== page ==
As part of my work, I am often hired to assess aspiring authors’ manuscripts and one of the recurring themes that crops up in the reports that I write is how to build tension.
Tension is crucial in crime fiction but how do you create it? I always think the writer should:
* Put the reader in the situation. What does it feel like to be there?
* Use the things at their disposal - the senses, is a place cold, is it creepy, is it dark, does it smell rank, is your character affected by this: is a brave character suddenly scared, is a cool character panicky?
* Create a sense of immediacy. Make the reader feel the events. Focus on people and their feelings in order to make the reader feel as if he or she is there
* Create word pictures. Use imagery to write visually. Write the story as you see it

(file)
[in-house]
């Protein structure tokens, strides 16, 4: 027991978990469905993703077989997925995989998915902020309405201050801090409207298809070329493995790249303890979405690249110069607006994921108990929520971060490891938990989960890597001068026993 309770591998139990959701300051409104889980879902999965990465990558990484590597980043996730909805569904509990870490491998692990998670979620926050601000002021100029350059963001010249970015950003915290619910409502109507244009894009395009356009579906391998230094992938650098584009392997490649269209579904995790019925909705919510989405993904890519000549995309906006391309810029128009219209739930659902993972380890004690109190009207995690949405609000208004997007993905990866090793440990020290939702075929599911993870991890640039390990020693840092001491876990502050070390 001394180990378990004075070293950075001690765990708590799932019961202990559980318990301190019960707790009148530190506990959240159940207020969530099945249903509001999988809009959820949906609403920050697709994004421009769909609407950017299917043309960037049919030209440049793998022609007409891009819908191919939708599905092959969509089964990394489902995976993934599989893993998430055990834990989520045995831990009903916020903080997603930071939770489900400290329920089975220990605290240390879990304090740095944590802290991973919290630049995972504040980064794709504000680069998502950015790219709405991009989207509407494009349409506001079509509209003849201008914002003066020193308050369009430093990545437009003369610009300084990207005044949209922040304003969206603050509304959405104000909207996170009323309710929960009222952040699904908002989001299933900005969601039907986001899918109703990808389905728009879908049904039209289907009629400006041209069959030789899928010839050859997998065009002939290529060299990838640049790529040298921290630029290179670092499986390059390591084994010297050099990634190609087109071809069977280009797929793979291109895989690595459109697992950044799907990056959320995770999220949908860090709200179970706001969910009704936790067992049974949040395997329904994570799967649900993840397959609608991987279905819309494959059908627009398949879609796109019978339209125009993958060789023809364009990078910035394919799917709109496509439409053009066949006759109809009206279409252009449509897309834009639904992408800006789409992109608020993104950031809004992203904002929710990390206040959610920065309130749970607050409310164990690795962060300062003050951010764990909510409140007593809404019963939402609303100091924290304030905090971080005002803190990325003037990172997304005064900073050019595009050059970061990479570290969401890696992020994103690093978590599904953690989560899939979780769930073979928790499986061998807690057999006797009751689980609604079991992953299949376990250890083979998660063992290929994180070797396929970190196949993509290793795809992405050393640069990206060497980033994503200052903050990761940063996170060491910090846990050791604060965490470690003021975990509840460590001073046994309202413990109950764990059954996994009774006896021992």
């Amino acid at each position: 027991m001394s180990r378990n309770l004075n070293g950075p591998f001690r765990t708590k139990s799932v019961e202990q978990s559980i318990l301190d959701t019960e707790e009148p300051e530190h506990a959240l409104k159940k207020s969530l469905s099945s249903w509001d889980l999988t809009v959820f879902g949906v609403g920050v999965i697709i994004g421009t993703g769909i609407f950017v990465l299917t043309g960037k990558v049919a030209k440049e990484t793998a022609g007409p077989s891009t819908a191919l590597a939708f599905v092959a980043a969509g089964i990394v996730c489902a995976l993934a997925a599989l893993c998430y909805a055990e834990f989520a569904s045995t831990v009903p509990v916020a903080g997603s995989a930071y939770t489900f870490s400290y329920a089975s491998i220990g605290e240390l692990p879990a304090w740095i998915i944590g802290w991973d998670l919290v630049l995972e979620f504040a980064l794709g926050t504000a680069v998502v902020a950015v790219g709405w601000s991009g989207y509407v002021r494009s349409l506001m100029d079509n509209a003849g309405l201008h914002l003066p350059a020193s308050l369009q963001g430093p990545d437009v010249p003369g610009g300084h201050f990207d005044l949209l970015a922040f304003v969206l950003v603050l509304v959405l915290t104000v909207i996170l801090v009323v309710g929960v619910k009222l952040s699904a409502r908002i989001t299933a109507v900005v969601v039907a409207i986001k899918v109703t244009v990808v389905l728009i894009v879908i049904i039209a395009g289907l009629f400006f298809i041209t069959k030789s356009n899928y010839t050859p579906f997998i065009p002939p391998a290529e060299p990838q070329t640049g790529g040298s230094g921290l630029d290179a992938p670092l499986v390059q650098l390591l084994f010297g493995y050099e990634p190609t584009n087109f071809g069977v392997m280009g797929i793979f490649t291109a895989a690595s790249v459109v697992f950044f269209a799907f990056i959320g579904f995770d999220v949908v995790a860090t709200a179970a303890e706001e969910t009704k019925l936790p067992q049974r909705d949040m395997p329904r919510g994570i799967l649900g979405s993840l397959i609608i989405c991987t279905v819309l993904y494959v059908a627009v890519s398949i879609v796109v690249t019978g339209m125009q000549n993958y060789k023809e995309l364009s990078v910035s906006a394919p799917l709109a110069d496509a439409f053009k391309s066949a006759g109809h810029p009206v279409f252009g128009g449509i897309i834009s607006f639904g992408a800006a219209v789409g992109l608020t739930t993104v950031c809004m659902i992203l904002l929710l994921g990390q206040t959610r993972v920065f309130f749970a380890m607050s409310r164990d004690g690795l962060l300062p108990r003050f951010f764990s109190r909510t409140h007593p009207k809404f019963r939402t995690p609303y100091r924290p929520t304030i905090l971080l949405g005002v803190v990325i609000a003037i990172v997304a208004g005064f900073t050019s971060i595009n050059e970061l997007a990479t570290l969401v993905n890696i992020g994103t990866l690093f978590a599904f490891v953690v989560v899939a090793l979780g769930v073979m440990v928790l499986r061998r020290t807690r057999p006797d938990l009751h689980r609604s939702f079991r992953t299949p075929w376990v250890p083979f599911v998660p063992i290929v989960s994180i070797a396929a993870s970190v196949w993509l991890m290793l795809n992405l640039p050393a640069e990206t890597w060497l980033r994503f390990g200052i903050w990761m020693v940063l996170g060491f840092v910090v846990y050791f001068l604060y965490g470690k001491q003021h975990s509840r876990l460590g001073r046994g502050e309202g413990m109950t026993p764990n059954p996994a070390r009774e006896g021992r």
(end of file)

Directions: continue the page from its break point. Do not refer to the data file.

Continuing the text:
* But keep it simple - do not overdo it, not too flowery, nothing that will slow things down. Good writing relies on a judicious selection of detail.
* Use dialogue to set the pace. Good dialogue carries dramatic impact, advances the story and develop character
* Tension builds so write in spikes - tension, relax, tension relax. Incident, quieter passage, incident. As your story comes to an end, forego the quieter passage and build the tension to a crescendo.
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